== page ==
Journalist Michael Parris wishes the federal election campaign in the Hunter was a bit more like an episode of "Game of Thrones" ("A vote of no consequence", NH 25/4/19).
But in the Hunter, is a vote for Labor really "a vote of no consequence"? Do voters prefer campaign "fireworks" to policies and promises that will improve their lives?
The answer is unequivocally "no". Voters repeatedly tell politicians to stop the in-fighting and get on with governing.
Do "safe" seats fail to deliver for their communities? Also unequivocally "no", and Labor has the record to prove it.
When you drive on the Hunter Expressway it's because of a Labor government.
The NewSpace city campus of the University of Newcastle was delivered by a Labor government, in conjunction with the NSW Government and the University of Newcastle.
If your children are improving at school because needs-based funding is delivering more resources, you can thank Labor. If you're receiving funding under the National Disability Insurance Scheme, it's because of Labor.
The Royal Commission into institutional responses to child sexual abuse came about because of Labor in government. The Banking Royal Commission and the Royal Commission into violence, abuse, neglect and exploitation of people with disability came about because of Labor in opposition. There are many more strings to the Labor bow, not the least of which is Medicare.
If elected on May 18, a Labor government will deliver in spades for the nation: $14billion more for schools; $2.2billion more for universities; $1billion more for TAFE; 150,000 more apprentices; $2.8billion more for healthcare; $2.3billion for cancer care; $4 billion to make childcare cheaper; a $2.4 billion pensioner dental plan; and an $88million Safe Housing Fund to deliver transitional and emergency housing and 250,000 new affordable homes.
Reforms to negative gearing and capital gains will make housing more affordable for first-home buyers; an action plan on climate change will cut power prices, cut pollution and deliver a just transition for affected workers and communities.
There are many more strings to the Labor bow, not the least of which is Medicare.
Tax cuts will include those earning less than $40,000, but exclude big business and the banks. These and many other policies are why a vote for Labor counts. See alp.org.au/policies/
Infrastructure spending and local commitments are why a vote for Labor counts. In the Hunter, Labor has already committed $250million to the Singleton Bypass, $1.6billion to the M1 extension to Heatherbrae, and $13million to complete stage one of the Glendale Transport Interchange.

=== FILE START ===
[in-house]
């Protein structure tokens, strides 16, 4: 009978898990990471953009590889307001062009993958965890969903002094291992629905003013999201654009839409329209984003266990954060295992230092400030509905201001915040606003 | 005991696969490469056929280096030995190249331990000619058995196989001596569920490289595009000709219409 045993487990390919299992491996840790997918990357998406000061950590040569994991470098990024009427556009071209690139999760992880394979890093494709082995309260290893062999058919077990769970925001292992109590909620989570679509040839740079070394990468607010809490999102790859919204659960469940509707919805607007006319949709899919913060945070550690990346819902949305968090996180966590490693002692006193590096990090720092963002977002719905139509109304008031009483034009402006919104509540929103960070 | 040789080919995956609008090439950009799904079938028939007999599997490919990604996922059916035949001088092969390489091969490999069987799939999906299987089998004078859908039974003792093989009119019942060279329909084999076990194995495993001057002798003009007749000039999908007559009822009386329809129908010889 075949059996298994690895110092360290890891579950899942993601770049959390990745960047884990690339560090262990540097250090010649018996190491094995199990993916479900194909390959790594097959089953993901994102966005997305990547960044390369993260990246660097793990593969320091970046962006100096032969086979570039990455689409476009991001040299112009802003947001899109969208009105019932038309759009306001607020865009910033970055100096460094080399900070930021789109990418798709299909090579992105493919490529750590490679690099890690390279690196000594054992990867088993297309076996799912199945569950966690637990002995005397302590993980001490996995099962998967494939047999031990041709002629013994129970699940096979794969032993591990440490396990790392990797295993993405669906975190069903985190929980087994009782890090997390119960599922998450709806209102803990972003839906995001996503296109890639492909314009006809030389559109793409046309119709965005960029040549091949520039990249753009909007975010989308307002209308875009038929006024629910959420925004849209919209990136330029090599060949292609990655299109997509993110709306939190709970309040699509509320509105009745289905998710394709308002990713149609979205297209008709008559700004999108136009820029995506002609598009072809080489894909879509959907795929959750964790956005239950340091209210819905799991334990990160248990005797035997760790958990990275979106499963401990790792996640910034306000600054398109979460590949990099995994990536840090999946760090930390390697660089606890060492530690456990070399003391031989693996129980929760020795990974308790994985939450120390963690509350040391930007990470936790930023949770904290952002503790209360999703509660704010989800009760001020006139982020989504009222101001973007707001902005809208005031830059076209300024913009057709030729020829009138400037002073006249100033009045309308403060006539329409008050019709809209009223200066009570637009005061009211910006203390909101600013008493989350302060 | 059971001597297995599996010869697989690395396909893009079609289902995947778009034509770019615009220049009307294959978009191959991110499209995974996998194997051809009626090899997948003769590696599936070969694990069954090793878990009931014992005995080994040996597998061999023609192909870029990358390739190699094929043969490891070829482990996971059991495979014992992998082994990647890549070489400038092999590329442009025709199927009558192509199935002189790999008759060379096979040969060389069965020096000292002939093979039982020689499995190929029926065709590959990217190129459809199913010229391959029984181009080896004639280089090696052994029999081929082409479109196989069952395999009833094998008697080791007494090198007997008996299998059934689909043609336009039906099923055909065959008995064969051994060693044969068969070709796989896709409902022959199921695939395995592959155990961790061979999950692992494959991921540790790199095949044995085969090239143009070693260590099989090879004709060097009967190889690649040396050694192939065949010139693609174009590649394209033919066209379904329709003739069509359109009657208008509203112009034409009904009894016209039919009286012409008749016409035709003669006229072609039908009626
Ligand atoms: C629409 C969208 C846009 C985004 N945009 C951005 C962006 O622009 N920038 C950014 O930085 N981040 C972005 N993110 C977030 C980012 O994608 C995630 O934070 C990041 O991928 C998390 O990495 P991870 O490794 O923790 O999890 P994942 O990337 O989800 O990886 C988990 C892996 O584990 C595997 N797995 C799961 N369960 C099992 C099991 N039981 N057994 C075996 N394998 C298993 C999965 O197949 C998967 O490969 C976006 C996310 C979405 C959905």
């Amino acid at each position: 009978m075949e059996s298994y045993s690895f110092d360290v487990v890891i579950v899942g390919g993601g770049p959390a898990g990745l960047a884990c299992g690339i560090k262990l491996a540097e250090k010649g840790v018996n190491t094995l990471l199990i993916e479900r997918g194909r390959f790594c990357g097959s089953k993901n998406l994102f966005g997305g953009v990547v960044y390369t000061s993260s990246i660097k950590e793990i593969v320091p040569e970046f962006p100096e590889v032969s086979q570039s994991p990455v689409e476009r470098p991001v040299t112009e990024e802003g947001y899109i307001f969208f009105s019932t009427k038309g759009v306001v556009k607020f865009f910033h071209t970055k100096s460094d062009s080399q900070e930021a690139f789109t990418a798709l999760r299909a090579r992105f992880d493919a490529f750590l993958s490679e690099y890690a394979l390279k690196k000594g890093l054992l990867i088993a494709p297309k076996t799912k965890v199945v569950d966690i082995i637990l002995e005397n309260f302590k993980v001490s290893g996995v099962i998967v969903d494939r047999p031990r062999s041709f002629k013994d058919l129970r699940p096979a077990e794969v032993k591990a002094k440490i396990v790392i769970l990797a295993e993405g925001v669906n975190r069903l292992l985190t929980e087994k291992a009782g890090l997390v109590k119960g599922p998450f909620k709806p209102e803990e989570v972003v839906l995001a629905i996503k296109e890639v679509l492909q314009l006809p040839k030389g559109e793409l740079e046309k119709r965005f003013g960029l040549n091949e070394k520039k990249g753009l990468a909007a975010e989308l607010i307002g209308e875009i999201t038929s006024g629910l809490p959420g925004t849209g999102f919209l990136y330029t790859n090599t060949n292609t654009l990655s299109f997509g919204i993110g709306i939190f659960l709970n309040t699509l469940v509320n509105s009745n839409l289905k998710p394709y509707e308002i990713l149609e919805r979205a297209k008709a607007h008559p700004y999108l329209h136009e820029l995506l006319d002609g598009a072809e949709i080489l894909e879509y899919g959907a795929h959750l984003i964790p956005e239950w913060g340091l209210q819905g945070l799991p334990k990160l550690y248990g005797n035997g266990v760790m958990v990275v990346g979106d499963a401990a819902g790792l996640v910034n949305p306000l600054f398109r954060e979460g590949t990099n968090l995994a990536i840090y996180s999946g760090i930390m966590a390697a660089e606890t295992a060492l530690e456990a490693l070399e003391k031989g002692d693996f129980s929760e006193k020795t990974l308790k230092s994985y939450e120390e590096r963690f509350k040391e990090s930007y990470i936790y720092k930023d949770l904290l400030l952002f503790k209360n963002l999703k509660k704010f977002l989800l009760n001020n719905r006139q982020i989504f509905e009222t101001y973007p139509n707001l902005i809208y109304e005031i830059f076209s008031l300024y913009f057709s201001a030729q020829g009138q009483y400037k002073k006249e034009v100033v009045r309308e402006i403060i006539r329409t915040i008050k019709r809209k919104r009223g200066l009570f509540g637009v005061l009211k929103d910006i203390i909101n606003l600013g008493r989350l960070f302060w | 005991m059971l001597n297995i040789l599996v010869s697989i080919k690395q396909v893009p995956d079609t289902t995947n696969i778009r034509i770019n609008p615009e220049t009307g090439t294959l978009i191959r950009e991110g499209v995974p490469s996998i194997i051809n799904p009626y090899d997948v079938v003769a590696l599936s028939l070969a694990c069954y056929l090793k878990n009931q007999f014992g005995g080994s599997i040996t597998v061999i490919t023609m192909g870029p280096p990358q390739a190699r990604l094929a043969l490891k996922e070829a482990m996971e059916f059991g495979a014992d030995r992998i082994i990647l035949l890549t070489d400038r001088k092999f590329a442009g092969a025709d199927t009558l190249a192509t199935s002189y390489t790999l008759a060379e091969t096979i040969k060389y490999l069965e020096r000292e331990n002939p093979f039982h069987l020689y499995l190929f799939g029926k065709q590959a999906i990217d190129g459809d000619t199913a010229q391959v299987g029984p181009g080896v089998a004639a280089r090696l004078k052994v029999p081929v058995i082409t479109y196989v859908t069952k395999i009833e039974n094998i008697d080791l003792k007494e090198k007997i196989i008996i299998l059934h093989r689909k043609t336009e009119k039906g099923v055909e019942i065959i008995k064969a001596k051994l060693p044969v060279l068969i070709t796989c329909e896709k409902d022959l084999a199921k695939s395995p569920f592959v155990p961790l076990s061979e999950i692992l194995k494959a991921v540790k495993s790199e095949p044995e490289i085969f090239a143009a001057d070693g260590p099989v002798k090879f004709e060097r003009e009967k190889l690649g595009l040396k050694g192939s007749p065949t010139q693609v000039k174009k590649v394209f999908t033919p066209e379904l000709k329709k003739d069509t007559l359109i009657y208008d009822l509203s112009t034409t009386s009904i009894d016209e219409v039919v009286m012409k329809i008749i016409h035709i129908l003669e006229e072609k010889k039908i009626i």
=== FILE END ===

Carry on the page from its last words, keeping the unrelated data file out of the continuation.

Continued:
The "announcements" of these last two projects by Shadow Infrastructure Minister Anthony Albanese were described by Mr Parris as "anything but inspiring", but the projects themselves will be a relief to holidaying drivers stuck in long queues and Lake Macquarie businesses itching to expand.
In each Hunter electorate, schools will be $20million better off under Labor, and hospitals will share in the $2.8billion Better Hospitals Fund.
Labor has committed: $10million to clean up drains contaminated by PFAS from Williamtown RAAF; $3million for the Boscawen Street Bridge in Wallsend; $2.3million to rejuvenate Throsby Creek; $2.5million for TV towers to improve digital TV reception; $2.7million for a cancer day treatment unit at Singleton Hospital; $1million for Maitland Football Club, $800,000 for a splash pad at Cessnock Pool, $350,000 for a music hub in Newcastle, and $300,000 to Garden Suburb Football Club, and $200,000 for the Richmond Vale Rail Trail.
Labor has pledged to open a headspace youth mental health centre at Cessnock, and to restore emergency relief funding to the Samaritans Foundation ($491,000), Swansea Community Cottage ($166,000), San Remo Epicentre ($103,000) and Muloobinba Aboriginal Corporation ($73,000).
At the University of Newcastle, specialist funding will help people who have experienced family violence into higher education ($1.65million) and young people study STEM ($580,000).
In the south, locals will benefit from Central Coast commitments to roadworks and shared pathways, including the Mannering Park Foreshore cycle path, and a boost for Wyong TAFE. We continue to make commitments to our region as they are costed and approved.
Meanwhile, those itching for "an entertaining leadership contest" can enjoy their Game of Thrones episodes. We'd prefer to be cast on the big screen in Avengers Endgame, in which the superheroes take a final stand against the evil demigod who has decimated the universe. May 18 is the epic showdown.